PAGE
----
Daz 3D

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Daz Productions, Inc
Software and Content Developer
FoundedUtah (2000 (2000))
HeadquartersSalt Lake City, Utah, United States
Websitedaz3d.com

Daz Productions, Inc. (commonly known as Daz 3D, stylized Daz3D or DAZ 3D in some logos) is a 3D-content and software company specializing in providing rigged 3D human models, associated accessory content, and software to the hobbyist as well as the prosumer market. Originally a part of Zygote Media Group, a general purpose, application-agnostic broker of 3D content, Daz 3D split off as Digital Art Zone[1] in 2000[2] to focus on supplying content for the Poser market. The company no longer uses that name, and does not treat "Daz" as an acronym for it.[3]

Daz 3D continue to focus on 3D-content development, but also began to expand their own software offerings as well, with purchases of several notable 3D applications:

Additionally, Daz 3D developed their own scene creator software, Daz Studio,[7] as an alternative to Poser.[8]

In 2016, Daz 3D spun off Tafi, a 3D-content company intended to focus more on the game-developer market.[9]

Free 3D software[edit]

In 2012, Daz 3D shifted their strategy from selling 3D software and content to one of giving the software away for free[10] and focusing more on the selling of the content. This began with offering Daz Studio for free in 2012, which gave customers the ability to render images and video, and expanded in 2017 when Daz 3D added Hexagon to the list of their free software products and added the ability to do 3D modeling to that mix.[citation needed]

Figure technology[edit]

Daz 3D has had many versions of its human figures and characters, but in 2011 they launched a significant change in the underlying technology. Instead of each figure being designed individually, Daz 3D moved to their Genesis platform, in which figures were derived as morphs from the base mesh. Two of the key differences that this technology created were: the ability for characters to be blended into a huge variety of shapes; and, since these shapes were all derived from a common base, add-on content like clothing, hair, and additional morphs would not only work on all characters, but could actually change with the characters.[11]

The Genesis platform has gone through several versions since the launch in 2011:

Genesis 2[edit]

One of the shortcomings of the Genesis platform was that although it allowed extremely flexibility in the shape of characters and clothing, it also toned down some of the elements of what made a male or female figure unique. Genesis 2, released in 2013,[12] changed this by splitting the Genesis base figure into two separate base figures: Genesis 2 Male and Genesis 2 Female.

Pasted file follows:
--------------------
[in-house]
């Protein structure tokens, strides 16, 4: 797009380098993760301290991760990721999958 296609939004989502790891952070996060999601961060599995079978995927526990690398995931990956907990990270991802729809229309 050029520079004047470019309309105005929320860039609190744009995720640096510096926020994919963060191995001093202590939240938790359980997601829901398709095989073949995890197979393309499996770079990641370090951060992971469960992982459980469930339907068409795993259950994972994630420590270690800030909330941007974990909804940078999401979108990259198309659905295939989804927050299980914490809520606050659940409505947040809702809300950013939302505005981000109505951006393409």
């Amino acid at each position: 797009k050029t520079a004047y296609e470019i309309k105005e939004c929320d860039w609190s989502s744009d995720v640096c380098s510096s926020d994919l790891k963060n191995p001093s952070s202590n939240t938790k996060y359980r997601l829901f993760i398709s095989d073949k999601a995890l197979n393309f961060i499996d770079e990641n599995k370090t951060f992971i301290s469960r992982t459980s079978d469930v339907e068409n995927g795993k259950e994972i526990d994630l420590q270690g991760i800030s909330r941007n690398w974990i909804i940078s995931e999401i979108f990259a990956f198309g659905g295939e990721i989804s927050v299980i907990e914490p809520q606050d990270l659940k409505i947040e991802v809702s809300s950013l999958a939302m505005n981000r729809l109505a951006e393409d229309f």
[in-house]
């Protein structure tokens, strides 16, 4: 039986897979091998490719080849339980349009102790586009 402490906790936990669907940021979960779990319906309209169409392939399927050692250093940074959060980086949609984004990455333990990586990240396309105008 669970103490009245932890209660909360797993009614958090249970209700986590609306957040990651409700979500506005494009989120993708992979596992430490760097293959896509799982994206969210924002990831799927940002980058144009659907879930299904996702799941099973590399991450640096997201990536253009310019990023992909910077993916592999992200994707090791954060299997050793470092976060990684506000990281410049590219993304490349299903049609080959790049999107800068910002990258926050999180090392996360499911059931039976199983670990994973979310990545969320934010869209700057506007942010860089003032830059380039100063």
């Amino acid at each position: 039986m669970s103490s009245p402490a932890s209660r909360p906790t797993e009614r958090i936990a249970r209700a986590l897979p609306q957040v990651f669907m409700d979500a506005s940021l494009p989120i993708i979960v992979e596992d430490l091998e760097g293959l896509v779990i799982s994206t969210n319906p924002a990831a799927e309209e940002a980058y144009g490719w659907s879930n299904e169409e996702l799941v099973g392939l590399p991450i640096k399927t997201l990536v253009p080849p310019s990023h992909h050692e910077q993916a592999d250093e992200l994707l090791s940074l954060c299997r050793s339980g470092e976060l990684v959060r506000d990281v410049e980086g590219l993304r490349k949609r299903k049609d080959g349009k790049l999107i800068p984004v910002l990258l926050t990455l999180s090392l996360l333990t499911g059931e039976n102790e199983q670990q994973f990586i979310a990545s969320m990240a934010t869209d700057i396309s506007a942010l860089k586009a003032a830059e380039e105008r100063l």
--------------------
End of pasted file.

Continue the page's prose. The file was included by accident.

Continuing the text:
Genesis 3[edit]

Up until Genesis 3 the Genesis figures had been using TriAx Weight Maps, where many other industry platforms were using Dual Quaternion. This changed in Genesis 3, released in 2015,[13] to allow Daz 3D figures to be more compatible with other 3D software platforms as well as Game Development platforms.

Genesis 8[edit]

The jump in version naming from Genesis 3 to Genesis 8 was in order to address confusion in naming conventions. Although Genesis had reached its fourth version, most of the Daz 3D flagship characters were now on their eight versions. In order to avoid the confusion of Victoria 8 or Michael 8 being Genesis 4 characters, Daz 3D shifted the versioning of Genesis to match with the character versions.

Genesis 8 also included significant changes, including joint and muscle bends and flexing, and facial expressions. This resulted in reduced backward compatibility with previous generations' figures and their content.[14]

References[edit]

  1. ^ Harvey, Tom (March 28, 2012). "Utah company counts on big giveaway to boost bottom line". The Salt Lake Tribune. Retrieved August 18, 2017.
  2. ^ "Daz 3D Company Profile: Valuation & Investors". Pitchbook.com. Retrieved January 29, 2018.
  3. ^ "Daz 3D [homepage]". Daz3D.com. Daz 3D. 2020. Copyright notice. Retrieved May 1, 2020. Daz Productions, Inc., dba Daz 3D. Daz is a Registered Trademark of Daz Productions, Inc.
  4. ^ "DAZ acquires Bryce from Corel". Retrieved January 29, 2018.
  5. ^ "DAZ Productions Acquires Eovia US Corp.: Deal Bolsters DAZ's Commitment to High-quality, Affordable 3D Solutions and Ensures Solid Future for Eovia's Widely Acclaimed Software". Retrieved January 29, 2018.
  6. ^ "DAZ acquires Carrara maker Eovia Corp". Macworld. Retrieved January 29, 2018.
  7. ^ "DAZ Studio". PCWorld. Retrieved January 29, 2018.
  8. ^ "Daz3d Studio Pro Review". NativeTelecom. January 18, 2018. Retrieved January 29, 2018.
  9. ^ "Reality Revolution: Virtual reality is ready to take Utahns to new landscapes". UtahBusiness.com. Retrieved January 29, 2018.
  10. ^ "Utah company counts on big giveaway to boost bottom line". The Salt Lake Tribune. Retrieved January 29, 2018.
  11. ^ "Daz 3D introduces Genesis technology for 3D human models". GfxSpeak.com. Retrieved January 29, 2018.
  12. ^ "Victoria 6". Daz 3D. Retrieved March 18, 2015.
  13. ^ "DAZ 3D Announces Launch of Victoria 7" (Press release). Salt Lake City, Utah: Daz 3D. PRWeb. June 23, 2015. Retrieved June 15, 2017.
  14. ^ "Review: Daz 3D's Victoria 8". DigiSprawl. June 20, 2017. Retrieved January 29, 2018.

External links[edit]